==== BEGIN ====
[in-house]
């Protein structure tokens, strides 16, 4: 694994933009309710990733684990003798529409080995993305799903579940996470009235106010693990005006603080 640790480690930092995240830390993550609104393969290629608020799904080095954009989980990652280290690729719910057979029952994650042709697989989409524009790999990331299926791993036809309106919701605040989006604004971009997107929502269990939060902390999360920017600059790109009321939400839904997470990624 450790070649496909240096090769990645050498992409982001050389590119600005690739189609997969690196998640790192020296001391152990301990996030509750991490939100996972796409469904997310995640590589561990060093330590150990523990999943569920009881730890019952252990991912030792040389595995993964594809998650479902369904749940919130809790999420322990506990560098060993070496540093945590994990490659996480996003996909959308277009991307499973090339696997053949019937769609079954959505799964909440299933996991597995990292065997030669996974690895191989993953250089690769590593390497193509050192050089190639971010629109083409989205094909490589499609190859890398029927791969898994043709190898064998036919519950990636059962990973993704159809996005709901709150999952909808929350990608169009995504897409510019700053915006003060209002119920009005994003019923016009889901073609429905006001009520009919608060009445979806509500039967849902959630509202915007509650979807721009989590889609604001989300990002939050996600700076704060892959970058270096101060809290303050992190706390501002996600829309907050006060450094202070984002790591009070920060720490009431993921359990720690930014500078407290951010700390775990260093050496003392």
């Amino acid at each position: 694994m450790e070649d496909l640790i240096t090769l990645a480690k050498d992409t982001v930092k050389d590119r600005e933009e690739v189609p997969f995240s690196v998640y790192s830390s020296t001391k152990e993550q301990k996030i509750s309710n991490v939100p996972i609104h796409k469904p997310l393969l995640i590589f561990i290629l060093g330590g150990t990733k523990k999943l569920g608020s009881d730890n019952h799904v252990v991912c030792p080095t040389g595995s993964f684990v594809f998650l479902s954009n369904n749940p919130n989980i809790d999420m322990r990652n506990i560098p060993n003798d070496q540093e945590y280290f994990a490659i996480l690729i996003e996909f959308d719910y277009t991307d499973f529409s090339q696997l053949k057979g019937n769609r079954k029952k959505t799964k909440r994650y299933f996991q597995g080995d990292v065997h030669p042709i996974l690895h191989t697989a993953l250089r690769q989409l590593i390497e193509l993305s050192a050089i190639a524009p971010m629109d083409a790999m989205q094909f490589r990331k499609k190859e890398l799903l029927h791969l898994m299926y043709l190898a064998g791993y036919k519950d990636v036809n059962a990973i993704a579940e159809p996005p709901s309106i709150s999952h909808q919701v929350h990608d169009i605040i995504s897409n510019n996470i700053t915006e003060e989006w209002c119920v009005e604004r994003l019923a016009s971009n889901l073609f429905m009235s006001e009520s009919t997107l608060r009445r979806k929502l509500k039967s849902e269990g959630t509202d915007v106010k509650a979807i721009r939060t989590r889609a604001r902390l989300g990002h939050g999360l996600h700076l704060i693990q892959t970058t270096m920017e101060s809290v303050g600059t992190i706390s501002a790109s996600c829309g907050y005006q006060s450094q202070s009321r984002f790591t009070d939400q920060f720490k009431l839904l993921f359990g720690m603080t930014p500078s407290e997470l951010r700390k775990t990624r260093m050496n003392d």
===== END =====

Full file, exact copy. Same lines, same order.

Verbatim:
[in-house]
């Protein structure tokens, strides 16, 4: 694994933009309710990733684990003798529409080995993305799903579940996470009235106010693990005006603080 640790480690930092995240830390993550609104393969290629608020799904080095954009989980990652280290690729719910057979029952994650042709697989989409524009790999990331299926791993036809309106919701605040989006604004971009997107929502269990939060902390999360920017600059790109009321939400839904997470990624 450790070649496909240096090769990645050498992409982001050389590119600005690739189609997969690196998640790192020296001391152990301990996030509750991490939100996972796409469904997310995640590589561990060093330590150990523990999943569920009881730890019952252990991912030792040389595995993964594809998650479902369904749940919130809790999420322990506990560098060993070496540093945590994990490659996480996003996909959308277009991307499973090339696997053949019937769609079954959505799964909440299933996991597995990292065997030669996974690895191989993953250089690769590593390497193509050192050089190639971010629109083409989205094909490589499609190859890398029927791969898994043709190898064998036919519950990636059962990973993704159809996005709901709150999952909808929350990608169009995504897409510019700053915006003060209002119920009005994003019923016009889901073609429905006001009520009919608060009445979806509500039967849902959630509202915007509650979807721009989590889609604001989300990002939050996600700076704060892959970058270096101060809290303050992190706390501002996600829309907050006060450094202070984002790591009070920060720490009431993921359990720690930014500078407290951010700390775990260093050496003392």
């Amino acid at each position: 694994m450790e070649d496909l640790i240096t090769l990645a480690k050498d992409t982001v930092k050389d590119r600005e933009e690739v189609p997969f995240s690196v998640y790192s830390s020296t001391k152990e993550q301990k996030i509750s309710n991490v939100p996972i609104h796409k469904p997310l393969l995640i590589f561990i290629l060093g330590g150990t990733k523990k999943l569920g608020s009881d730890n019952h799904v252990v991912c030792p080095t040389g595995s993964f684990v594809f998650l479902s954009n369904n749940p919130n989980i809790d999420m322990r990652n506990i560098p060993n003798d070496q540093e945590y280290f994990a490659i996480l690729i996003e996909f959308d719910y277009t991307d499973f529409s090339q696997l053949k057979g019937n769609r079954k029952k959505t799964k909440r994650y299933f996991q597995g080995d990292v065997h030669p042709i996974l690895h191989t697989a993953l250089r690769q989409l590593i390497e193509l993305s050192a050089i190639a524009p971010m629109d083409a790999m989205q094909f490589r990331k499609k190859e890398l799903l029927h791969l898994m299926y043709l190898a064998g791993y036919k519950d990636v036809n059962a990973i993704a579940e159809p996005p709901s309106i709150s999952h909808q919701v929350h990608d169009i605040i995504s897409n510019n996470i700053t915006e003060e989006w209002c119920v009005e604004r994003l019923a016009s971009n889901l073609f429905m009235s006001e009520s009919t997107l608060r009445r979806k929502l509500k039967s849902e269990g959630t509202d915007v106010k509650a979807i721009r939060t989590r889609a604001r902390l989300g990002h939050g999360l996600h700076l704060i693990q892959t970058t270096m920017e101060s809290v303050g600059t992190i706390s501002a790109s996600c829309g907050y005006q006060s450094q202070s009321r984002f790591t009070d939400q920060f720490k009431l839904l993921f359990g720690m603080t930014p500078s407290e997470l951010r700390k775990t990624r260093m050496n003392d």